London Fashion Week could perhaps be summarised in two words: Craig Green. The British designer presented his first solo show to overwhelming critical acclaim. Tim Blanks declared it a “fashion moment… rare enough to be an urban myth,” while it reportedly reduced some onlookers to tears. Models walked barefoot to the emotive beat of Struggle for Pleasure by Belgian minimalist Wim Mertens and the atmospheric Caribbean Blue by Enya, the latter of which nicely summed up the collection’s azure colour palette.
“We wanted it to feel like the end of a silent protest" — Craig Green
Green presented a poetic blend of lightweight wrap jackets and shirting aligned by ribbon ties which hung and fluttered from sleeves and voluminous utility trousers, while technical details were found within pinstripe quilting: “The exploded quilted jackets are something that is totally new for us and in a lot of ways they convey the ideas of the collection,” Green explains. Like much of menswear (see Alexander McQueen, Astrid Anderson) there was a Japanese quality to proceedings. “We wanted something that almost felt like a reaction to last season: something that was calmer and easier in feeling. The starting point was a stripped back zen and included the ideas of freedom and restriction."
Green has grown through the fashion ranks, graduating from Central Saint Martins in 2012 before showcasing his collection with Fashion East and then MAN. “I've always loved to make things and fashion became the best outlet and suited the way that I like to work. I guess I found the fast-paced nature of it appealing.” He was awarded a British Fashion Award last October and was a semi-finalist for LMVH’s prestigious Prize for Young Fashion Designers, as well as collaborating with the likes of Adidas, Grenson, Mr Porter and Topman. He is currently the star of Dover St Market’s window display, creating a giant octopus which mimics his S/S15 collection.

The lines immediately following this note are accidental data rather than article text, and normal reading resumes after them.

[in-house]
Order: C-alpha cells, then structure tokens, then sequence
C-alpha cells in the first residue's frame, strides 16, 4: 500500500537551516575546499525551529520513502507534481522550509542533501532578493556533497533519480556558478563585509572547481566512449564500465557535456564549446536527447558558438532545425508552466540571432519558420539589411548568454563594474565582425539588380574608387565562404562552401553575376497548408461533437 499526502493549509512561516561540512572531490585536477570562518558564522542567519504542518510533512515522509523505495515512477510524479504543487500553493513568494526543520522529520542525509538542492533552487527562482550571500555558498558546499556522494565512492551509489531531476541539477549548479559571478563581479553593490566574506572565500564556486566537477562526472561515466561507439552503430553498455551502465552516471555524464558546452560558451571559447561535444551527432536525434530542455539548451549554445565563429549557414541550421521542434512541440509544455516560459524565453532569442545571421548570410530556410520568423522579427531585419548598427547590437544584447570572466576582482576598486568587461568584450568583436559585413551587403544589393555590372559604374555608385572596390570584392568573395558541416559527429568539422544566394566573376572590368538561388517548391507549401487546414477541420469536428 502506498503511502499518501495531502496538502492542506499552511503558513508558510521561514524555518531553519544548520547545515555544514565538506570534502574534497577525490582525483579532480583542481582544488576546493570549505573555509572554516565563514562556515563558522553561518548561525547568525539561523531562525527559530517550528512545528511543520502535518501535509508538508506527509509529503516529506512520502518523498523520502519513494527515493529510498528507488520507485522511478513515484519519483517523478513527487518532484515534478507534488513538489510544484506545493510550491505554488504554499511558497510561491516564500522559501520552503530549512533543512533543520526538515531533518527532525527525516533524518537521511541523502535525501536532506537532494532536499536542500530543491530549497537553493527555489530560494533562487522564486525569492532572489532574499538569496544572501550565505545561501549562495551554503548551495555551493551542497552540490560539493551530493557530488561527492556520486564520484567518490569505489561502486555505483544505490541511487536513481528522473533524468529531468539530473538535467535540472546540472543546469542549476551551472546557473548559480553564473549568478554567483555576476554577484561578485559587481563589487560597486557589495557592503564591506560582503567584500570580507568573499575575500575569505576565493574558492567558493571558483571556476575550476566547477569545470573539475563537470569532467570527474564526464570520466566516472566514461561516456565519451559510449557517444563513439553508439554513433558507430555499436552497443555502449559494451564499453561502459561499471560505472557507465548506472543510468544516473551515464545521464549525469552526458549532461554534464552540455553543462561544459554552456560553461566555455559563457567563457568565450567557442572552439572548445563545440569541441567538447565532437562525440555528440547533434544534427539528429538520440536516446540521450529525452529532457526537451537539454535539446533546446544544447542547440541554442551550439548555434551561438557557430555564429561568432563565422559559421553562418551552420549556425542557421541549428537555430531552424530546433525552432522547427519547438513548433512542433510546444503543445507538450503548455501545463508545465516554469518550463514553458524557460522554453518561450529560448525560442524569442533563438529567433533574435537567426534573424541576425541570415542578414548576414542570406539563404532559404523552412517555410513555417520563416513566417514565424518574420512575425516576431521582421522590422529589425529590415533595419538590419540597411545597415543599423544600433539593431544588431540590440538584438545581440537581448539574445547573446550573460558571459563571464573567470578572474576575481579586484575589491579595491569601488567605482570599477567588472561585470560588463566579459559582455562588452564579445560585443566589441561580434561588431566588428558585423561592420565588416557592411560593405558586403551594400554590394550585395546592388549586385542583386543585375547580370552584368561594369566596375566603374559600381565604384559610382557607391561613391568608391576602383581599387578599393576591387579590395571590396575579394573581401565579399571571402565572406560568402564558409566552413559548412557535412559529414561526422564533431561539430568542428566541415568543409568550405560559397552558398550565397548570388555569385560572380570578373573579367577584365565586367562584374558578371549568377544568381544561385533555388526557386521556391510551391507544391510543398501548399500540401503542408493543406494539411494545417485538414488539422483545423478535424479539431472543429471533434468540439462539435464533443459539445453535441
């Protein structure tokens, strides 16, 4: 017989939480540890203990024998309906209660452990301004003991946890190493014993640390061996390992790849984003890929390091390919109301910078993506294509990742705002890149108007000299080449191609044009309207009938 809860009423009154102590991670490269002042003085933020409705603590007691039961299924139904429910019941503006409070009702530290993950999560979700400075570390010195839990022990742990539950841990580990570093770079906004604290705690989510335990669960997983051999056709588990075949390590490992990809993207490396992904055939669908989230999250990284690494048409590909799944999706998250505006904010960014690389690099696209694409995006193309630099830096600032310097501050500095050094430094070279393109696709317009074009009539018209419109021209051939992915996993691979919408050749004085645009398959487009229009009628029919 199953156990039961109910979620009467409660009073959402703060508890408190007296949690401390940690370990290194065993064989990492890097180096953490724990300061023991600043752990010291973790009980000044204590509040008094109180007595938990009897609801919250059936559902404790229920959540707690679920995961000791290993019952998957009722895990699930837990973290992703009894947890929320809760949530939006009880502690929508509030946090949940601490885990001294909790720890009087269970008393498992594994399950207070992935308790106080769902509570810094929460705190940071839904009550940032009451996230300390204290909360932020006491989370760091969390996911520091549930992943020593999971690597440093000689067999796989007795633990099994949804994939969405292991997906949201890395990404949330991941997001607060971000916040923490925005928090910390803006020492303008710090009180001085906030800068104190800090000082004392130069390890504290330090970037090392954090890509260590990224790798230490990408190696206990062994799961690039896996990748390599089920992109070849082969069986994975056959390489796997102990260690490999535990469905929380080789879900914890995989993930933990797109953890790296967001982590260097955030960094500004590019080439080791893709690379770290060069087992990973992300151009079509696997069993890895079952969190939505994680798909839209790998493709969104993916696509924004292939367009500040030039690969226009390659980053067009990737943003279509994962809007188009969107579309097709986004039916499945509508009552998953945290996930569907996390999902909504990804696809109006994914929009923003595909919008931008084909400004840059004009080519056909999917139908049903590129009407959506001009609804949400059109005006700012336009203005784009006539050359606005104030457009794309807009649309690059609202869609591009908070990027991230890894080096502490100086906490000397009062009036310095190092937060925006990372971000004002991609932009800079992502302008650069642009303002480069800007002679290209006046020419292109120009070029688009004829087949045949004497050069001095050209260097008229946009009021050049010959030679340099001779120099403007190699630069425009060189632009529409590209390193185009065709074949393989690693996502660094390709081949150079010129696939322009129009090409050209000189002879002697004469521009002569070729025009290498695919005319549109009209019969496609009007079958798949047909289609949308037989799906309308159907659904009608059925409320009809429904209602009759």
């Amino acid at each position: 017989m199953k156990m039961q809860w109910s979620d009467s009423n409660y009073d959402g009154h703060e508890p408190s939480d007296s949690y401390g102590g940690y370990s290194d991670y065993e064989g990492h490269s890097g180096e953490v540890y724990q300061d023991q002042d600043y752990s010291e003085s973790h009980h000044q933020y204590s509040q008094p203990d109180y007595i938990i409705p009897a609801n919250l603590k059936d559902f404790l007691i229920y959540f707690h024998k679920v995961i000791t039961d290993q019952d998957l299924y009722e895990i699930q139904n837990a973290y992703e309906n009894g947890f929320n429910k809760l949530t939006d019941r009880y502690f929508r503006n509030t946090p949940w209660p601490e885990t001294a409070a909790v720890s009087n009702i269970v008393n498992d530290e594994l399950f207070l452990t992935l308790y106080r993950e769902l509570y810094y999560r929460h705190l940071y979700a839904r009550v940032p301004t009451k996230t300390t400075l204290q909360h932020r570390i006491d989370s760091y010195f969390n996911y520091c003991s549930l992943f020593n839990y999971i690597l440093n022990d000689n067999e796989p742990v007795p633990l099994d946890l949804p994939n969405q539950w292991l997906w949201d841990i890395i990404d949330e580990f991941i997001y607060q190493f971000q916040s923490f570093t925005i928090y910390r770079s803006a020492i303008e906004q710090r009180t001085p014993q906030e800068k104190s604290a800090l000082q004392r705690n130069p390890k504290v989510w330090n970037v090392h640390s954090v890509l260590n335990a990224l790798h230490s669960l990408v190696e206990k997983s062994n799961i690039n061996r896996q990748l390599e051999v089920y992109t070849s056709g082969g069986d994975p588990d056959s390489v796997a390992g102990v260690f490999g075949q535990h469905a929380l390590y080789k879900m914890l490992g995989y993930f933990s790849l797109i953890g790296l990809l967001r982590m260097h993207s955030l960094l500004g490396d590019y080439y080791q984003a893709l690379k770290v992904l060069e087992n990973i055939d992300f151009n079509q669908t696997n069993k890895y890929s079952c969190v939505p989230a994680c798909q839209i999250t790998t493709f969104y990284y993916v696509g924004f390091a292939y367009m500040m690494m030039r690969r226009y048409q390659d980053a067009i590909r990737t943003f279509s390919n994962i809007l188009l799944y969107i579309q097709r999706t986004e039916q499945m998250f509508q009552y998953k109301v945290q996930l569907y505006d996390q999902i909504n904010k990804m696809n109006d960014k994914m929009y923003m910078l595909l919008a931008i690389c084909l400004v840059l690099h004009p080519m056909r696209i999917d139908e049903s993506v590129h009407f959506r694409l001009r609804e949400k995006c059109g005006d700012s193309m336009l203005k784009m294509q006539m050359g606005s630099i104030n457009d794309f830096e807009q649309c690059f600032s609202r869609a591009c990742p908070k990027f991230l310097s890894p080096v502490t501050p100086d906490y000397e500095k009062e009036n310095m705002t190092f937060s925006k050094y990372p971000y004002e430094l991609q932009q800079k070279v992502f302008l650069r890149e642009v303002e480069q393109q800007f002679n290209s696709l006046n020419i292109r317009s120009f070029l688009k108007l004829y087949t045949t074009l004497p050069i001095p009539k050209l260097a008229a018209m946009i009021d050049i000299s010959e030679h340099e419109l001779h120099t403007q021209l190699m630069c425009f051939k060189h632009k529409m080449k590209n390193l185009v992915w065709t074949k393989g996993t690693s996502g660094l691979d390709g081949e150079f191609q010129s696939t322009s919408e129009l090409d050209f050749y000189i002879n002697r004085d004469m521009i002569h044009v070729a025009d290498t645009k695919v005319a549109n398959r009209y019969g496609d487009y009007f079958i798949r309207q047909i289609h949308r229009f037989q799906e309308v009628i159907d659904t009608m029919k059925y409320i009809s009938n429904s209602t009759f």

However it was this week that Green came into his own with a honest, delicate and sincere collection, characterised by his signature angular wooden structures: plywood armour erected high above each model waving like a white flag. “We wanted it to feel like the end of a silent protest,” he explains. “The collections always starts with a mood or an emotion and then other sources and inspiration points come in later.” While S/S15 may be the end of a protest, it is also marks the start of something big for Craig Green.
Text by Mhairi Graham